A threefold capacity increase at Europe’s first commercial battery plant should allow the project’s owner to add new revenue streams to existing frequency response services.

Younicos, which contributed to the second phase of the Schwerin battery park owned by North Germany regional utility WEMAG, said the extension will help the project provide black-start capabilities on top of its primary role in frequency regulation.

“Its main function is to stabilize electricity supply, especially when renewable energy sources fluctuate,” said Younicos in a press release. “In addition, the battery park can help to restart the grid after major disruptions, so that damage can be avoided.”

WEMAG, which operates a regional distribution grid in western Mecklenburg, northern Brandenburg and Lower Saxony, commissioned Schwerin 1, with 5 megawatts of output and 5 megawatt-hours of energy, from Younicos in 2014. 

The plant was intended to deliver primary frequency regulation services and help balance fluctuating generation from around 800 megawatts of wind power. Schwerin 1 was equipped with 25,600 Samsung lithium-manganese-oxide cells and five medium-voltage transformers. 

Last year, though, WEMAG decided to spend €5 million ($5.9 million) to increase the plant’s power output to 10 megawatts and extend its energy capacity to 15 megawatt-hours.

Younicos was brought in to provide plant control software, support WEMAG with technical expertise and integrate additional power electronics into the system.

“The fact that WEMAG is investing €5 million to increase the power and energy is a strong testament to the commercial success of battery storage,” said Alexander Schönfeldt, Younicos vice president of sales for Europe, Middle East and Africa, last year.

Building work on the facility began last October and the Schwerin 2 power block was commissioned last month.

The upgrade makes Schwerin Europe’s largest hybrid lithium-ion battery network, with the 10 megawatts of power installed this year comprising 53,444 Samsung lithium-ion batteries in 215 cabinets, along with 18 inverters, nine transformers and a medium-voltage system. 

“We integrated two different battery types under one roof, which was challenging from the point of view of cooling and the greatly increased capacity of new batteries,” said Tobias Struck, managing director of WEMAG-owned Batteriespeicher Schwerin, in a press statement.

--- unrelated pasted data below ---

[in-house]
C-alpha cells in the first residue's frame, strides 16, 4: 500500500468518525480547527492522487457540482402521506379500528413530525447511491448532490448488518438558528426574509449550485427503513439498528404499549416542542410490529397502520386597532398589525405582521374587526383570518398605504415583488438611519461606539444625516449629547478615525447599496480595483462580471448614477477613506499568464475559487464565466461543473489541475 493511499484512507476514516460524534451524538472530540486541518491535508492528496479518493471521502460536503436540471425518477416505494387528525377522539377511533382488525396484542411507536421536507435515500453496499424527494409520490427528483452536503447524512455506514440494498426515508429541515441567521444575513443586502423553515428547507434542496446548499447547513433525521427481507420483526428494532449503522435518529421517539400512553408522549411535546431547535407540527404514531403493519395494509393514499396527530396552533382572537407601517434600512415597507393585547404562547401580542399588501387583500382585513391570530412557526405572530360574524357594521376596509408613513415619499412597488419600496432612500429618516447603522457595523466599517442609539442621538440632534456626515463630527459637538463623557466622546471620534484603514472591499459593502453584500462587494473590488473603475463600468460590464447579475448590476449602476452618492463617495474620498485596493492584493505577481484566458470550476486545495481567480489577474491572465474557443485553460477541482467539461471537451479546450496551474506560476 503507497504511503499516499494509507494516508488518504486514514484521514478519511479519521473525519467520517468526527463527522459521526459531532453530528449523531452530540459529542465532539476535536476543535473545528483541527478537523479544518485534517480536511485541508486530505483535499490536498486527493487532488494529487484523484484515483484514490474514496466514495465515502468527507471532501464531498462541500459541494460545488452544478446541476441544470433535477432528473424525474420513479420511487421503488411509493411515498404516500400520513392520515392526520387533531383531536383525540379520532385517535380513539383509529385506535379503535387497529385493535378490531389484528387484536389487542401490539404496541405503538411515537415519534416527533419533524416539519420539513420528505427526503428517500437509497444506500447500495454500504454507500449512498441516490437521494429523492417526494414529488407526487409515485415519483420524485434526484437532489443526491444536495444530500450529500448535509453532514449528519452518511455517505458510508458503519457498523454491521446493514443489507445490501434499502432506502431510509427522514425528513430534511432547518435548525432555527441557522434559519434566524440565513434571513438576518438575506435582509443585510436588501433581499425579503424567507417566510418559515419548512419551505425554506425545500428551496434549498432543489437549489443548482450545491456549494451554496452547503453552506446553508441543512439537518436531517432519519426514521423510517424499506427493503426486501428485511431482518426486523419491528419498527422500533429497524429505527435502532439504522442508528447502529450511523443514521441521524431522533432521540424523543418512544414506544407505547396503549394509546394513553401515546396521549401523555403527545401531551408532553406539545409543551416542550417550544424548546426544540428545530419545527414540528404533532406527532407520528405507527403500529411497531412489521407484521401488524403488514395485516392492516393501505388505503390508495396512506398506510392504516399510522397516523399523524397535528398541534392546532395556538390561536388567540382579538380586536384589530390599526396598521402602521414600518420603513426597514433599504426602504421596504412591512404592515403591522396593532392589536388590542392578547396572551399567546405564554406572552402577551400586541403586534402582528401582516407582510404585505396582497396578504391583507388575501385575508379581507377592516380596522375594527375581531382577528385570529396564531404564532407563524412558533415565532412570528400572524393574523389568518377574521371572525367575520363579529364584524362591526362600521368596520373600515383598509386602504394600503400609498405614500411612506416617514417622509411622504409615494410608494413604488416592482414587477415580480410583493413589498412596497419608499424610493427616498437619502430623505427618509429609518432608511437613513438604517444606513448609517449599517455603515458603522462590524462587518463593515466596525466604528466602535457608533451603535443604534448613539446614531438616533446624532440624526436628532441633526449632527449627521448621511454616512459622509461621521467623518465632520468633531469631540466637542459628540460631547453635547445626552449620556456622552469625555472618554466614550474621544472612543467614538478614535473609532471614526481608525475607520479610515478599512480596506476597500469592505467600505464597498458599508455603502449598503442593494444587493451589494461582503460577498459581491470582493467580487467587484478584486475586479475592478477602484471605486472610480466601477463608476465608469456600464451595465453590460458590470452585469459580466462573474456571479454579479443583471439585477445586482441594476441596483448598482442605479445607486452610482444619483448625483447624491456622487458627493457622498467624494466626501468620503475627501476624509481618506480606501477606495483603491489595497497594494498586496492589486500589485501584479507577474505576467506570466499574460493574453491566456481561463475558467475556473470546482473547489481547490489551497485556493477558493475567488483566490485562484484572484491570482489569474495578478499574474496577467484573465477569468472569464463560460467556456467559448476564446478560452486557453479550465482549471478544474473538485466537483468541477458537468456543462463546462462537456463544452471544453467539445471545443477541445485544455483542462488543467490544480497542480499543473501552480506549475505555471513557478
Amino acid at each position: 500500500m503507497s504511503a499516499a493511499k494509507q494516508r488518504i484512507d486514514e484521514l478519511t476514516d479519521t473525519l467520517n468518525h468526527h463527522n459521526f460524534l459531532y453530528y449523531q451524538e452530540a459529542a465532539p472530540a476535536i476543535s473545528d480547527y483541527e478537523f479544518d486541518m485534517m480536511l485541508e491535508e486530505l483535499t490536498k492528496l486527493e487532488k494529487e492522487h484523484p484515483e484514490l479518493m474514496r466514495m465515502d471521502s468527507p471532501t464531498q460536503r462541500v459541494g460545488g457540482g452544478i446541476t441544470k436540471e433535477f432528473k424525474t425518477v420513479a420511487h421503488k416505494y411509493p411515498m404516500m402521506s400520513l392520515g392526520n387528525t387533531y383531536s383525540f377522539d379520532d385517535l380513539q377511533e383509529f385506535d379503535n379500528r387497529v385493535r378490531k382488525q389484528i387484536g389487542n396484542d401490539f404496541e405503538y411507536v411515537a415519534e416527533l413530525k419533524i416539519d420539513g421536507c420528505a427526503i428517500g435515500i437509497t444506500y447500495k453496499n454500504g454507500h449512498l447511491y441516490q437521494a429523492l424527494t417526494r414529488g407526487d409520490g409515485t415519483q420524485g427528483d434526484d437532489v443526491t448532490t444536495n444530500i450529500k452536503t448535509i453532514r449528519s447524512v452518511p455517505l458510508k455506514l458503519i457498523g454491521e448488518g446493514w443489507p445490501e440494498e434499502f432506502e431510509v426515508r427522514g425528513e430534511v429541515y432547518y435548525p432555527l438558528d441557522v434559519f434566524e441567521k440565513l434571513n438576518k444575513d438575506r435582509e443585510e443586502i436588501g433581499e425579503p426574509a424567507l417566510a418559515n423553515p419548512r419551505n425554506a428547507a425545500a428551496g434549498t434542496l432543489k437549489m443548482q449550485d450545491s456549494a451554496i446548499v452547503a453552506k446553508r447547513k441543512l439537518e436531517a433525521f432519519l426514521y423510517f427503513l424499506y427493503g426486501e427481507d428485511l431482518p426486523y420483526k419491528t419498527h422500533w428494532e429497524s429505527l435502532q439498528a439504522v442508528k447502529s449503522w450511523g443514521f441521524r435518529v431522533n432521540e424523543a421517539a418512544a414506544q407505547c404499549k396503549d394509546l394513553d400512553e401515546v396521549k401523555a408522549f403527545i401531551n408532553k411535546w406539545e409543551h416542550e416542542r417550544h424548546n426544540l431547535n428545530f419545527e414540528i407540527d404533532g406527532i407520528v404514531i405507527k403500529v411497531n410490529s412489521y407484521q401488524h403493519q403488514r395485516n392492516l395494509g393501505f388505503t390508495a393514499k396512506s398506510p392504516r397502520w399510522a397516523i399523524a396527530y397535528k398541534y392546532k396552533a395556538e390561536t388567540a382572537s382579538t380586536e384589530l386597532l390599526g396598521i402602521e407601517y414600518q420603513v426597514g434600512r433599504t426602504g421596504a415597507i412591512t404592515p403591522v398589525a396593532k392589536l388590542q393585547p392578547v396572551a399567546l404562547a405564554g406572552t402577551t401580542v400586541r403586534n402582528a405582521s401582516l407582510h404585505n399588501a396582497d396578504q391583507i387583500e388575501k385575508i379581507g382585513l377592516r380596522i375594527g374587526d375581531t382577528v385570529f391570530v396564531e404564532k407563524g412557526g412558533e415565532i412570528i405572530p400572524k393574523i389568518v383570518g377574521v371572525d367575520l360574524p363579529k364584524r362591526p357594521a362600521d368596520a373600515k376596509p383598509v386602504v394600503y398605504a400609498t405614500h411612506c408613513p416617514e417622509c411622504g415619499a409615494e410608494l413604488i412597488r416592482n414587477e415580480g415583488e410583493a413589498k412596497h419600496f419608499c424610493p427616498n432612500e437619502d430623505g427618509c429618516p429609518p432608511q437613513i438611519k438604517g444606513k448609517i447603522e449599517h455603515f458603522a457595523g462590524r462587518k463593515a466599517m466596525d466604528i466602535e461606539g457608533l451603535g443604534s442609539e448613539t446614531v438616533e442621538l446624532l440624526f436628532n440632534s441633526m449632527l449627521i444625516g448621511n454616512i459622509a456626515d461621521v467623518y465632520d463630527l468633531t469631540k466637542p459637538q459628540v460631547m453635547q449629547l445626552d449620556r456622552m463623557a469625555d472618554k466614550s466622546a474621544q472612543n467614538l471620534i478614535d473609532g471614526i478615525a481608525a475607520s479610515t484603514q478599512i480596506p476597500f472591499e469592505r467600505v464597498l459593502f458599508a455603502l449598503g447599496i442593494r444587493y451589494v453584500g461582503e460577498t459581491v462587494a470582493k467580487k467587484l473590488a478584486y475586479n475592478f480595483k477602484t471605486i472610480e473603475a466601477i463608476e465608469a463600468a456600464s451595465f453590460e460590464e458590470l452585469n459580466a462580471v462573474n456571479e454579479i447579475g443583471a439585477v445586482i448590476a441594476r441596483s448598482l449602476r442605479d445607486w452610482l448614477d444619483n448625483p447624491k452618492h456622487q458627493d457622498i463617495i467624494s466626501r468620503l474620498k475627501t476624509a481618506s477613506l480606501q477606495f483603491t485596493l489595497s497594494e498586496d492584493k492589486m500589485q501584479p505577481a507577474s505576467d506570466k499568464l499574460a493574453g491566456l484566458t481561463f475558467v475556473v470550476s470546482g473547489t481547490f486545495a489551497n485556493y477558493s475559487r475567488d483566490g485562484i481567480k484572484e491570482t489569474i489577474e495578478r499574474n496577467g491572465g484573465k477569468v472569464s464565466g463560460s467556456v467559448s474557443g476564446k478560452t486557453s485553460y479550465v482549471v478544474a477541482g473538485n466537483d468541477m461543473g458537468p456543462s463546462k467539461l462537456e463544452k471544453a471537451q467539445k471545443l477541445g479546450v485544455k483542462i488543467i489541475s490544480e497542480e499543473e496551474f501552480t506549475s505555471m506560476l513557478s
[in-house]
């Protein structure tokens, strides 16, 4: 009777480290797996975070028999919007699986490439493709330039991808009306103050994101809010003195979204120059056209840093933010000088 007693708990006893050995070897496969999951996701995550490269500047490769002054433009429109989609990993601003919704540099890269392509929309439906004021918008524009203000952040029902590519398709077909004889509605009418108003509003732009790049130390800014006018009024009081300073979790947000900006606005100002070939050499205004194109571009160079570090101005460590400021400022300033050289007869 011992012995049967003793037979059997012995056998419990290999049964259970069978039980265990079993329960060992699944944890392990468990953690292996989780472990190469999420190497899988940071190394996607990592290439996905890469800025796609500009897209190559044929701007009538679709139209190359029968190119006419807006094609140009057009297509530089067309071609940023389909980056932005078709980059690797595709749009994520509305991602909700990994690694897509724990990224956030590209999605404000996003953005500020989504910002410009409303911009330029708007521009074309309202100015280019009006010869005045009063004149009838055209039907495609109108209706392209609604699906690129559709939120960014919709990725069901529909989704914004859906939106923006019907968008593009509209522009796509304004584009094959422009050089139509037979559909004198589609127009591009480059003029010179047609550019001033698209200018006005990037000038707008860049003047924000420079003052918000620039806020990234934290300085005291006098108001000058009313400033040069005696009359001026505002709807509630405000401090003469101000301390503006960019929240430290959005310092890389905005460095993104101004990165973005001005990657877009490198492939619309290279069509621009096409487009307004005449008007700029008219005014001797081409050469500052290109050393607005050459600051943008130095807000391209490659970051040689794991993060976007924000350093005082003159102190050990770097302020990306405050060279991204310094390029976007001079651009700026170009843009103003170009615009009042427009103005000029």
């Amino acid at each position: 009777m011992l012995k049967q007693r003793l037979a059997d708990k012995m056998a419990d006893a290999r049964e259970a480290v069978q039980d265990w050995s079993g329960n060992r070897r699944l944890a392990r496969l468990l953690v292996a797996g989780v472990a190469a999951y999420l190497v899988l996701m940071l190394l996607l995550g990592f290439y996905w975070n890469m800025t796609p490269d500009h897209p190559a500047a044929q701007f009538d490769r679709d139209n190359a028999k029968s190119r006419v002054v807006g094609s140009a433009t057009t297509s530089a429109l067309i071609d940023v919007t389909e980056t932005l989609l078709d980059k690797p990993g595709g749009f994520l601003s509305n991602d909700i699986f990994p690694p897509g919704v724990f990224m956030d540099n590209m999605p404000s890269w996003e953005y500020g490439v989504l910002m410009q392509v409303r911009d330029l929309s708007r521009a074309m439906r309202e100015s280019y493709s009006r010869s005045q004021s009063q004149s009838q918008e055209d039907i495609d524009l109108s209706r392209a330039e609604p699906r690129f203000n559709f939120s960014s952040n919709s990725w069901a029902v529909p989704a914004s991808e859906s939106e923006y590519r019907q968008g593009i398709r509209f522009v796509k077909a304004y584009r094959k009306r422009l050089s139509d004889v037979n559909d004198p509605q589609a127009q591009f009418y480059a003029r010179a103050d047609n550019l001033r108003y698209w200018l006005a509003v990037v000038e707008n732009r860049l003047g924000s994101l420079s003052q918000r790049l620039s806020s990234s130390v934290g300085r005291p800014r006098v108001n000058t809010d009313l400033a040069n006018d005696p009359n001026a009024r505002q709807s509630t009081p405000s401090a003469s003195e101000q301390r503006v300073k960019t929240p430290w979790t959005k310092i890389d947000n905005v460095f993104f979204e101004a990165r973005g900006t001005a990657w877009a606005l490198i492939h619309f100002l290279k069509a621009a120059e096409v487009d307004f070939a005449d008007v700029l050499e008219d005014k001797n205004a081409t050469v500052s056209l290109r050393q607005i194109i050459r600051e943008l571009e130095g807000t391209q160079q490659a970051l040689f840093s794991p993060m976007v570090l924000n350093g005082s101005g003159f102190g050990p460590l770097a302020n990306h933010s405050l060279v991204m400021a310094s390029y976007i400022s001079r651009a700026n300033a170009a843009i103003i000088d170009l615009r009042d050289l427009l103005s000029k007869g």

The upgrade will allow Schwerin to take part in a black-start services initiative called Kickstarter, which Younicos said is currently being brought to market.

Kickstarter is supported by a consortium including WEMAG, Younicos, the Chair for Electrical Power Supply at the University of Rostock, and municipal energy supplier Energieversorgung Schwerin, with funding from the Federal Ministry of Economics.

A key feature of the Schwerin 2 project is that it will give the battery plant enough spare capacity to provide black-start services without having to leave the frequency response market, said Younicos spokesperson Philip Hiersemenzel.

WEMAG may choose to add further services to boost revenues at Schwerin, following the example set by the U.K.’s Smarter Network Storage (SNS) project, Hiersemenzel hinted.

“The commissioning of the WEMAG and the U.K. SNS plants was almost back to back, and they were both very important,” he said. “The U.K.’s SNS plant was a commercial trial proving batteries can provide different services and you can stack the revenue.”

Revenue-stacking is now a common feature of battery plant business cases, but was relatively unheard of when WEMAG commissioned Schwerin. With the upgrade, “We’ve now enabled it to take part in many other markets,” said Hiersemenzel.

In 2015, SNS owner U.K. Power Networks revealed details of the business case to justify its £11.4 million ($17.4 million) investment in battery storage. The British utility commissioned its 6-megawatt/10-megawatt-hour battery storage system to harden a local substation.

Its figures showed how the lifetime installed cost of the SNS facility in Leighton Buzzard could be offset by savings and revenues worth up to about £8 million ($12.2 million) over the life of the project.   

The utility also said that SNS could deliver around £2.5 million ($3.8 million) in what it called "societal benefits," such as displacing the need for additional peak generation capacity and reducing carbon emissions.

Today, though, the business case for the project would be more compelling because of the lower cost of batteries.